Tony D'Amico: Yeah. And I think, just to throw something else out there ... I keep coming up with new things to talk about. I don't want to go too long. But really the timing of working with a new CPA is important. If April 15th is the tax deadline date, as a firm, we're very intentional on that transition because you guys and gals are super busy at certain times of the year. I really give you guys a lot of credit because what you guys do is not easy. It's a lot of work. So that timing of that transition I think is something that a good wealth manager can help with too. And you guys would help your clients too if they contacted you.
Well, we'll post your email address and website address in the show notes for our listeners. But as we wrap up, this podcast is about achieving success where wealth and life intersect. And each person has their own definition of what it means to be wealthy and success even means different things to different people. Taki, you have what most people would call a phenomenal career. A great firm that you're an owner of. But when you think about the intersection of wealth and life, moving forward for you, what does success look like to you going into the future?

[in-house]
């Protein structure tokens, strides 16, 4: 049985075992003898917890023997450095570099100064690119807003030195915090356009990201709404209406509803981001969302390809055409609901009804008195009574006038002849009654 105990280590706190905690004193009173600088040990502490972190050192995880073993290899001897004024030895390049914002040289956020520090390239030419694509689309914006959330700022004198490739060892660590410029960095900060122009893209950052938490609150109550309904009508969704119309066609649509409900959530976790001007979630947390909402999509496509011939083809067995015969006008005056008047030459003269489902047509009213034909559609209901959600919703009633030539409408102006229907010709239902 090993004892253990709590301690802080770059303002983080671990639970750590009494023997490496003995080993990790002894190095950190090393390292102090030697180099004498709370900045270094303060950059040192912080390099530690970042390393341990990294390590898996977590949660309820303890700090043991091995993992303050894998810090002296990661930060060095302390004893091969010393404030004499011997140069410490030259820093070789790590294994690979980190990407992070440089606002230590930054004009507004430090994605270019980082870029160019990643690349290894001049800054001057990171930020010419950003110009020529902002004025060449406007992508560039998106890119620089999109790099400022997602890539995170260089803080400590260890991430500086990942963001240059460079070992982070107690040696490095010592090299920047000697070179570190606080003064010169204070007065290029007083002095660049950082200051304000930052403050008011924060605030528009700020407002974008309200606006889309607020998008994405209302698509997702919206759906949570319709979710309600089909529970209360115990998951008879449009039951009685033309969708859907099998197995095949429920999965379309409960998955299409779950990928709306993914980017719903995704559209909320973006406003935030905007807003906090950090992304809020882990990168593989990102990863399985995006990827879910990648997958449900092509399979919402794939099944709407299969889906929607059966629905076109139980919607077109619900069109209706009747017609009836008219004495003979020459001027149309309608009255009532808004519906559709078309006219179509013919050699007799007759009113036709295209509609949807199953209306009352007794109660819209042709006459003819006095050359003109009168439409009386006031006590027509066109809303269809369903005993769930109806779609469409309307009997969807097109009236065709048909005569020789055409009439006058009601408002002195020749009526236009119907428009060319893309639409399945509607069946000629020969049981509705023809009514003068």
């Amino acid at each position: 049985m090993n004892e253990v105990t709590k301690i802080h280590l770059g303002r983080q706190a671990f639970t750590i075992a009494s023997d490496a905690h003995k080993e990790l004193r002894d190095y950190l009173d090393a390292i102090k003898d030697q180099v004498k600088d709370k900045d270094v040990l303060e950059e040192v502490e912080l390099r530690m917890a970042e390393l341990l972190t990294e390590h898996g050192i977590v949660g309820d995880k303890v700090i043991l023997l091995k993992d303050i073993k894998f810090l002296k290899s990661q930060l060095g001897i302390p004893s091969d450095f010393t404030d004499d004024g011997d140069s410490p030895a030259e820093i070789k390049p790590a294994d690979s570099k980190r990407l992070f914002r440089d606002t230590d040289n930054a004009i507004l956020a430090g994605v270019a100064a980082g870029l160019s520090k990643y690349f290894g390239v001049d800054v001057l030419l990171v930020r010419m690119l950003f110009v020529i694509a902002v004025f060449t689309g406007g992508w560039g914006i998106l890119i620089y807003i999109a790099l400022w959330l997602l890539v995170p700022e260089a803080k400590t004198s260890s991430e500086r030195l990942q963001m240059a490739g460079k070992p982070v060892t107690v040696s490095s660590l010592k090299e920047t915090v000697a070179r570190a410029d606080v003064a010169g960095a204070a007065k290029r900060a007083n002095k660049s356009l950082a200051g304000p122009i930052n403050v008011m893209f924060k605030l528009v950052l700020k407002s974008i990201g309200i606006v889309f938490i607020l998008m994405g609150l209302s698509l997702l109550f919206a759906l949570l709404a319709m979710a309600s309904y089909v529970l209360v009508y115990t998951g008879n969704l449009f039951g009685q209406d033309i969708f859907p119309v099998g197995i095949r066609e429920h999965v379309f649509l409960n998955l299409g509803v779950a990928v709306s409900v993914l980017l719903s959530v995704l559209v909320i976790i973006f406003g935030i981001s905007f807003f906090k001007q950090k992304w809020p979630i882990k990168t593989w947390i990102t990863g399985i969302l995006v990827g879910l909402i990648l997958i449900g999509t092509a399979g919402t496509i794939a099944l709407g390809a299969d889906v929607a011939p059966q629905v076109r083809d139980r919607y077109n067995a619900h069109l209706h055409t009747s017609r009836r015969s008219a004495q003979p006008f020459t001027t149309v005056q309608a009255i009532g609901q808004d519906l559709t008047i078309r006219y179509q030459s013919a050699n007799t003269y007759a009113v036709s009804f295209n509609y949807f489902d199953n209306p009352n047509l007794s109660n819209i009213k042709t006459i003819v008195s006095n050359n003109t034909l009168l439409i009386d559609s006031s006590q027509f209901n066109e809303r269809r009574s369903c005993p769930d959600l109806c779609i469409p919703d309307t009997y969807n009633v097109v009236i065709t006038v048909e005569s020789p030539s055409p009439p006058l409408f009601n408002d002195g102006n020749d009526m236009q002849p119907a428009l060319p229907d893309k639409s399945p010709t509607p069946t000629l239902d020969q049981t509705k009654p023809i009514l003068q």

Taki Bitounis: That's a great question. I think one of the reasons why I love living in Cleveland is the sense of community. The legacy I would like to leave is that I was here to help people. I was a servant to my clients. And really client service is something that you can't fake it. I enjoy the education element of what we do. I enjoy the phone calls from clients asking for referrals for a plumber or a roofer. To me, I just like to help people and it's what makes me enjoy getting up out of bed in the morning. And I think that's kind of where I see the intersection of success and life is it's what of your personal relationships with the people around you. Being involved in their baby christenings and weddings and asking questions like, "Hey, I just had a baby. Should I start a 529? And what is that?" To me, that's what I get excited about. We send these little bibs with our logo on it and it's getting pictures back from our clients say, "Look, the future intern of Pappas & Bitounis." To me, that's what life is all about. It's the people you surround yourself with.